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Black History in the Diaspora: Bookman Dutty and Jean Jacques Dessalines, Part two

By Charles A. Grantham

Presented by Omni-University



Jean Jacques Dessalines


"On the savanna, there lived a pride of lions and not too far away lived a herd of gazelles. As the sun rose one morning, a lioness woke up and prepared to go hunting. But before she went, the lioness prayed that she would have the good fortune to catch a gazelle for her and her cubs to eat.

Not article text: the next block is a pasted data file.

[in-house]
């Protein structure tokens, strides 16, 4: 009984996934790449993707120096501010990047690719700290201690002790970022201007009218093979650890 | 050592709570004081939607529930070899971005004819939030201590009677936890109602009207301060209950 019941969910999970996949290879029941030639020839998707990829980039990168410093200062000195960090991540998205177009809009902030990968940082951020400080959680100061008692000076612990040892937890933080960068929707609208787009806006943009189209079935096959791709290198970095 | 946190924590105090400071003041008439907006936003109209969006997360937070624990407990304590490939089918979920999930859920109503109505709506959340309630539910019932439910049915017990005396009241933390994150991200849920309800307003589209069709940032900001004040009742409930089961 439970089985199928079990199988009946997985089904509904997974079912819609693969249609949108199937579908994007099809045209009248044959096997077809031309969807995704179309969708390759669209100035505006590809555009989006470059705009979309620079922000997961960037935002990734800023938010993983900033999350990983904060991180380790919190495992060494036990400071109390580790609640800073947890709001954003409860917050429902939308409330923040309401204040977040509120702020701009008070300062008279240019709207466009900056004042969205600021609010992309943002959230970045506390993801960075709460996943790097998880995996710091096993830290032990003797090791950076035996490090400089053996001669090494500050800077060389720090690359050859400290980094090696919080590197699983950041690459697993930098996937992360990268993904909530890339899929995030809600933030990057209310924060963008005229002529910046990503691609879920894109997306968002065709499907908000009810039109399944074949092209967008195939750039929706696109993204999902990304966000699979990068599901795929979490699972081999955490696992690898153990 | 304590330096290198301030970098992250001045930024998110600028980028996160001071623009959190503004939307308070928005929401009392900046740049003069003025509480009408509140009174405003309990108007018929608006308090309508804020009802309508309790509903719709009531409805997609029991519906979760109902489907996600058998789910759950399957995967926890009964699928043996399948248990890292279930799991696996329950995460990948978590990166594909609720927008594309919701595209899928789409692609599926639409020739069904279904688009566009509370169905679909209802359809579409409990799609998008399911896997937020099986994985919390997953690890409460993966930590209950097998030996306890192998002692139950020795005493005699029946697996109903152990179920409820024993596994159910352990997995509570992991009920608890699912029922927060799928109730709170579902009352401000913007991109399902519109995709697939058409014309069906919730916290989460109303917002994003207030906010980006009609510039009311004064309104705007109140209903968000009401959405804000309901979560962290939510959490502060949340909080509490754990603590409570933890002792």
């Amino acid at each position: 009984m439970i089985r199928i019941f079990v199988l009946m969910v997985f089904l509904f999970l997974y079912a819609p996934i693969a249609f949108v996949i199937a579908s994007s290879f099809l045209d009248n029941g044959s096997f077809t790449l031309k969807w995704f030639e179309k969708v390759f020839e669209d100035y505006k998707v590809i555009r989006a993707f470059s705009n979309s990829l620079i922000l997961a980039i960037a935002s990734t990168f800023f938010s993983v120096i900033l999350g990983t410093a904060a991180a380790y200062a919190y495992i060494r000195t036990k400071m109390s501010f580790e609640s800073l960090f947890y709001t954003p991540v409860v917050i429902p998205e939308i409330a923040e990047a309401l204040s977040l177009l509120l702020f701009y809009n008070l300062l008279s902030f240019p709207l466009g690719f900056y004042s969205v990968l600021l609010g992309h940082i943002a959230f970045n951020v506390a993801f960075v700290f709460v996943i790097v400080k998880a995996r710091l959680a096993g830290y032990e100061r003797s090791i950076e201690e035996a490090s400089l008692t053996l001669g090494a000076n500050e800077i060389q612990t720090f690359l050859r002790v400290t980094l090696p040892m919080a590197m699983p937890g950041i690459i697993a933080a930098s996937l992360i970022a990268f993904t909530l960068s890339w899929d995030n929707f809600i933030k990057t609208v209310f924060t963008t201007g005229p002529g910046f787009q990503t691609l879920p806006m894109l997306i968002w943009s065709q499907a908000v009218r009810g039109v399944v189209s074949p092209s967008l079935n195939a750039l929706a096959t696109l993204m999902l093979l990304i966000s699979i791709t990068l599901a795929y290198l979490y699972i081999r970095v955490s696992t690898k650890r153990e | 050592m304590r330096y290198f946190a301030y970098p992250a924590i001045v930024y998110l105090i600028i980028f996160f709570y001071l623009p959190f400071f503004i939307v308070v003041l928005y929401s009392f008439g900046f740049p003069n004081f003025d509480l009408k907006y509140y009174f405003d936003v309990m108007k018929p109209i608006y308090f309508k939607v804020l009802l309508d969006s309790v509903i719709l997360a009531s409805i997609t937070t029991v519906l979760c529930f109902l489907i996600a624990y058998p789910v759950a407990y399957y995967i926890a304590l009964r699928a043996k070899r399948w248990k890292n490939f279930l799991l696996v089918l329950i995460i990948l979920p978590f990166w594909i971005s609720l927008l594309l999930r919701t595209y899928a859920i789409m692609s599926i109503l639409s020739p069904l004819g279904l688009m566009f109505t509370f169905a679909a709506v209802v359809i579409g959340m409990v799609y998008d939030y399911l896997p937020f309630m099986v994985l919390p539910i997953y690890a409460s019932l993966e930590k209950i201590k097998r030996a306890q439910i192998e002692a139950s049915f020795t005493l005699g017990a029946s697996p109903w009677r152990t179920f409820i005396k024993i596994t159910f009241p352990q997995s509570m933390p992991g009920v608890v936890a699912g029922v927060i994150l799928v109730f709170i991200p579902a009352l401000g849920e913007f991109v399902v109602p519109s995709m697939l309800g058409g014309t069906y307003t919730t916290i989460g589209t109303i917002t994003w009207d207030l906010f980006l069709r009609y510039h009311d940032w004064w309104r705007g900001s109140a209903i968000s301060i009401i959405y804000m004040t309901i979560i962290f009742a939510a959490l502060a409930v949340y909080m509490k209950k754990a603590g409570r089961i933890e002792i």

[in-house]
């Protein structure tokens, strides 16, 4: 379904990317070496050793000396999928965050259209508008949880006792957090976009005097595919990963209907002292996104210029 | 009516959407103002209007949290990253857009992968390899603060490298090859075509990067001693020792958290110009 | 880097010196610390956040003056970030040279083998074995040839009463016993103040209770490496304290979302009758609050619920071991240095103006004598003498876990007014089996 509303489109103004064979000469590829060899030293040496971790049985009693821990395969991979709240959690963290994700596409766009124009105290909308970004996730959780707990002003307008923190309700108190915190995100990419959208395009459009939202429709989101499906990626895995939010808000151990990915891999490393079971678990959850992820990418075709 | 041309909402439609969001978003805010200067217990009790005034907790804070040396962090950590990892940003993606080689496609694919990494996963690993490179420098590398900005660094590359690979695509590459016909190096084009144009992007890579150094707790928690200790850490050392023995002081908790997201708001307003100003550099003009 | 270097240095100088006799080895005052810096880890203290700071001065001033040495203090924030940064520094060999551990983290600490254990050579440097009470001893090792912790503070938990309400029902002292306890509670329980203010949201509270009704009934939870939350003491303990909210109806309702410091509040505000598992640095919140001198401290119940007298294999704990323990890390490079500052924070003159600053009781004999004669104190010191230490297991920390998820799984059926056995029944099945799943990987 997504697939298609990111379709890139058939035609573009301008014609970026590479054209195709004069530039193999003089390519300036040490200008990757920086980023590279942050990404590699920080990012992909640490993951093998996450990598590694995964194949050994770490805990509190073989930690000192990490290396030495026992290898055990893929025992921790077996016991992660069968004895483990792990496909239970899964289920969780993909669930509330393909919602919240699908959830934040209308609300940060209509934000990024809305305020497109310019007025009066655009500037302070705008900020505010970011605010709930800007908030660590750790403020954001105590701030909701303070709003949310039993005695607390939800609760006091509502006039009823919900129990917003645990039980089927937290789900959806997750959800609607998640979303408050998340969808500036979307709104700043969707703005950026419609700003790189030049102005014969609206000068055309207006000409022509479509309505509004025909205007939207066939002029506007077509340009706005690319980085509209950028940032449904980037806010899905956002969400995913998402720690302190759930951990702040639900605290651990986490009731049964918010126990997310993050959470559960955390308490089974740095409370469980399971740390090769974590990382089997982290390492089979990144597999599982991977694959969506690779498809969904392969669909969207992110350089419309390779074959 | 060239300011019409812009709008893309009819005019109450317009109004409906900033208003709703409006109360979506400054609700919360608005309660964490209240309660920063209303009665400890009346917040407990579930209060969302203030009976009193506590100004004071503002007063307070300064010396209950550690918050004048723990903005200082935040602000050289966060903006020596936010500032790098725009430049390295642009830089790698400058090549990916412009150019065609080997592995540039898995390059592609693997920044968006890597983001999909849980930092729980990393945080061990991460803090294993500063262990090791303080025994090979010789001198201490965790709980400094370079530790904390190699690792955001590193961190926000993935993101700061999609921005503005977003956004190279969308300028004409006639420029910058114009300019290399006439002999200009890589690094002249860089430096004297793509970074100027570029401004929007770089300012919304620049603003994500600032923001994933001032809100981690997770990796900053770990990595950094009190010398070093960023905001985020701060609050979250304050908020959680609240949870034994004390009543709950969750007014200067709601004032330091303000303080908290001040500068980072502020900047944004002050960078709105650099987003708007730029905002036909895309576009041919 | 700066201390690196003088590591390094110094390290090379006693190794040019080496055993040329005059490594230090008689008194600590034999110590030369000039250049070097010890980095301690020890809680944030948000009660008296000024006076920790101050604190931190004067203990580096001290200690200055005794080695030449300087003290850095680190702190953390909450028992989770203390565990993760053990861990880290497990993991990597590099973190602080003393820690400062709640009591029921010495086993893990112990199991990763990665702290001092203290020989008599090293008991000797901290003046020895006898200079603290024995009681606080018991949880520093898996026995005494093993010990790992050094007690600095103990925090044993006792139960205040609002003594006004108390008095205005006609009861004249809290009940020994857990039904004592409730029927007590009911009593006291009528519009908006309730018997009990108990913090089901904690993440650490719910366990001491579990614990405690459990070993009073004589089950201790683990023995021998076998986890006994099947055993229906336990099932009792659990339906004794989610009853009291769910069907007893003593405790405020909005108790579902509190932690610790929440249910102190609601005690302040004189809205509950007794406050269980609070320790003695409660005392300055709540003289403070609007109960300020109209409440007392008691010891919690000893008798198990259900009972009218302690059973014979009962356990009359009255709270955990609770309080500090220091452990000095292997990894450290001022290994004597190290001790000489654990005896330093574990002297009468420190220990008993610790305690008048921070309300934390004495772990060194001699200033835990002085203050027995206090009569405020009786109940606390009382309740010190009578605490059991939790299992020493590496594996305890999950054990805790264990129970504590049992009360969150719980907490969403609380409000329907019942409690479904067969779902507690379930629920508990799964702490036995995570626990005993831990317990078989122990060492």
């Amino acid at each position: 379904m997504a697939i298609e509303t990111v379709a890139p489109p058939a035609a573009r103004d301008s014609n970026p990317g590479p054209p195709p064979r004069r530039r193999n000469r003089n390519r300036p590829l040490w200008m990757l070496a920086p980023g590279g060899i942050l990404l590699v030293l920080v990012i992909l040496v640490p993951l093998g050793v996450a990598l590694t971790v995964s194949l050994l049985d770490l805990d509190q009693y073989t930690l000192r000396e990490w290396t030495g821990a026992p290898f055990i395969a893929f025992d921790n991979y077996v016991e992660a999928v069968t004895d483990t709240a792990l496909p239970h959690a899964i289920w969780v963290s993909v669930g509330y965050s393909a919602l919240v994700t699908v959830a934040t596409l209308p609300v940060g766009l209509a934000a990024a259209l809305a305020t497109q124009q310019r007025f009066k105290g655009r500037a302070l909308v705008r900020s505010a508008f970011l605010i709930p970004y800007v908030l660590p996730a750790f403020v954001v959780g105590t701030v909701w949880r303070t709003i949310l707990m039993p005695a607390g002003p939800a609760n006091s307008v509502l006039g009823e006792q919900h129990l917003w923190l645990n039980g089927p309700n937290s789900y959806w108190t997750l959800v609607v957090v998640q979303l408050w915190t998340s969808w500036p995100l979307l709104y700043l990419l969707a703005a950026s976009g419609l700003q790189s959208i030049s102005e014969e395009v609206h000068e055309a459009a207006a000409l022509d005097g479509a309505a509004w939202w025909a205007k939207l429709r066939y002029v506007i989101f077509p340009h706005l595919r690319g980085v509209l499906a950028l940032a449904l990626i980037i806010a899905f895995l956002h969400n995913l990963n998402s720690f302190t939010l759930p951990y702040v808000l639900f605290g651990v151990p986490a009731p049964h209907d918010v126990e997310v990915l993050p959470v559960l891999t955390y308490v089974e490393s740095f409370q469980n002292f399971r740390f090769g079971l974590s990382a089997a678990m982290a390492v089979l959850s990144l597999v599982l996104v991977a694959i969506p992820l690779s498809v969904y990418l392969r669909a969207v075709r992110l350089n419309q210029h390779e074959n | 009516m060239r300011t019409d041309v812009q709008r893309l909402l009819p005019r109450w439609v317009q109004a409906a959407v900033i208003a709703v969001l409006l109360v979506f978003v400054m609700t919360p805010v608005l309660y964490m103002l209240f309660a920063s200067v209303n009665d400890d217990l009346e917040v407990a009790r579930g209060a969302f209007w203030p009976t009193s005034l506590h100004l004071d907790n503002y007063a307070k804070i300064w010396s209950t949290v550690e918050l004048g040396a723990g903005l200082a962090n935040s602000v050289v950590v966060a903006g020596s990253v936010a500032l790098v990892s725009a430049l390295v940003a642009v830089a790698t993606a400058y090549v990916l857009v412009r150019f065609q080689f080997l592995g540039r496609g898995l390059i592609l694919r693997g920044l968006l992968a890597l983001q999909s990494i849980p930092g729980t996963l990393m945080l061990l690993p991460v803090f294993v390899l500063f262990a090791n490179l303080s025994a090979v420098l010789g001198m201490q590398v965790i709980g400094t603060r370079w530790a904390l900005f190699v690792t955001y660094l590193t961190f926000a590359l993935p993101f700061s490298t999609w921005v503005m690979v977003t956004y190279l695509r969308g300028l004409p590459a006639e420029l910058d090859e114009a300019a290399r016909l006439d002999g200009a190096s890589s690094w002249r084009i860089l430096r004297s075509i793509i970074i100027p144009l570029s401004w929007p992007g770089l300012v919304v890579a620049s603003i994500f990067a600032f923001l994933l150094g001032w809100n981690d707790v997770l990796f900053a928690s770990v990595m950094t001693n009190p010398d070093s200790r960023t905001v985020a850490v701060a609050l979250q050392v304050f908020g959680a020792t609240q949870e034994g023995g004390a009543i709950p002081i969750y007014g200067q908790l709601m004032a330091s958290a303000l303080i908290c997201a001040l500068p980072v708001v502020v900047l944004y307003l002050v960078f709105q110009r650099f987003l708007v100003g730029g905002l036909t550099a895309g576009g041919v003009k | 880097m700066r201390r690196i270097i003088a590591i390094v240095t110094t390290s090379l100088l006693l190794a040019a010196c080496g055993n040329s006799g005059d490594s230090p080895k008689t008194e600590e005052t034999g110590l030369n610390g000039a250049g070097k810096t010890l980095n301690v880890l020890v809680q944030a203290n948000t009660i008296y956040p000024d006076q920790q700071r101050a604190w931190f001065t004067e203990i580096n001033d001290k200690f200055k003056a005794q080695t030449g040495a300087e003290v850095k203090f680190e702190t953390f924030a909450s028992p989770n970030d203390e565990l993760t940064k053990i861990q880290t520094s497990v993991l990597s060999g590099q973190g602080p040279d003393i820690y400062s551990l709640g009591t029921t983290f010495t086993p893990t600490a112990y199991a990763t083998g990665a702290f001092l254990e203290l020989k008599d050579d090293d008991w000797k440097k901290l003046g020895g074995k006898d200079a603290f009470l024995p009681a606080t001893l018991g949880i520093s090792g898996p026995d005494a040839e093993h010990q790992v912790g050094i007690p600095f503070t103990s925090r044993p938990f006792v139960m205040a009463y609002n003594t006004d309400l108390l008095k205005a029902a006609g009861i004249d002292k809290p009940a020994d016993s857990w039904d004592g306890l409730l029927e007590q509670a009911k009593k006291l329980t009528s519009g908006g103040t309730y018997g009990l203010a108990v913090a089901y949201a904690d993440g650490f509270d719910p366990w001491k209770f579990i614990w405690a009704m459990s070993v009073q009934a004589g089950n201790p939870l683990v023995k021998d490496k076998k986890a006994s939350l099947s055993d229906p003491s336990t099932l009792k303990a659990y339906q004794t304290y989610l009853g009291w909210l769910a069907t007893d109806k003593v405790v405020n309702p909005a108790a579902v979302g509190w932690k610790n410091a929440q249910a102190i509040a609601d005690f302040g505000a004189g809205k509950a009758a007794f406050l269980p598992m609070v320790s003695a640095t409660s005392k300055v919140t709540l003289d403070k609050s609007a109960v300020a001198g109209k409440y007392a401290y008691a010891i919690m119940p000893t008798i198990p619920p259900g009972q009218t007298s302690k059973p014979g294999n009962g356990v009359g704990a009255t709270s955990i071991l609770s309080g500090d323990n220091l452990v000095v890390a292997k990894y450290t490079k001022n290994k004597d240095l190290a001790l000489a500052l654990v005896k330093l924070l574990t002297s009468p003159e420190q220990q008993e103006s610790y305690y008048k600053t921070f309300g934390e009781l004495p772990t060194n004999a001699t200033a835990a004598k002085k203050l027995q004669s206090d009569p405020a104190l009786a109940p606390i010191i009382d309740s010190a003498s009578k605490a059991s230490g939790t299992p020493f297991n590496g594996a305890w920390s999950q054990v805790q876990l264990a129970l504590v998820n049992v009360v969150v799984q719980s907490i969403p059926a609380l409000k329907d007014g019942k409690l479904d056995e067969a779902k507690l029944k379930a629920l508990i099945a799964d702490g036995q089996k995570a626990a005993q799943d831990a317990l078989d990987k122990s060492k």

On the other side of the savanna, not far from where the lioness was, a gazelle was also waking up. The gazelle prepared to go out and graze. But before she went out, she also prayed. The gazelle asked that she be granted the speed, agility and good fortune to be able to graze and then return home safely to her family." [1]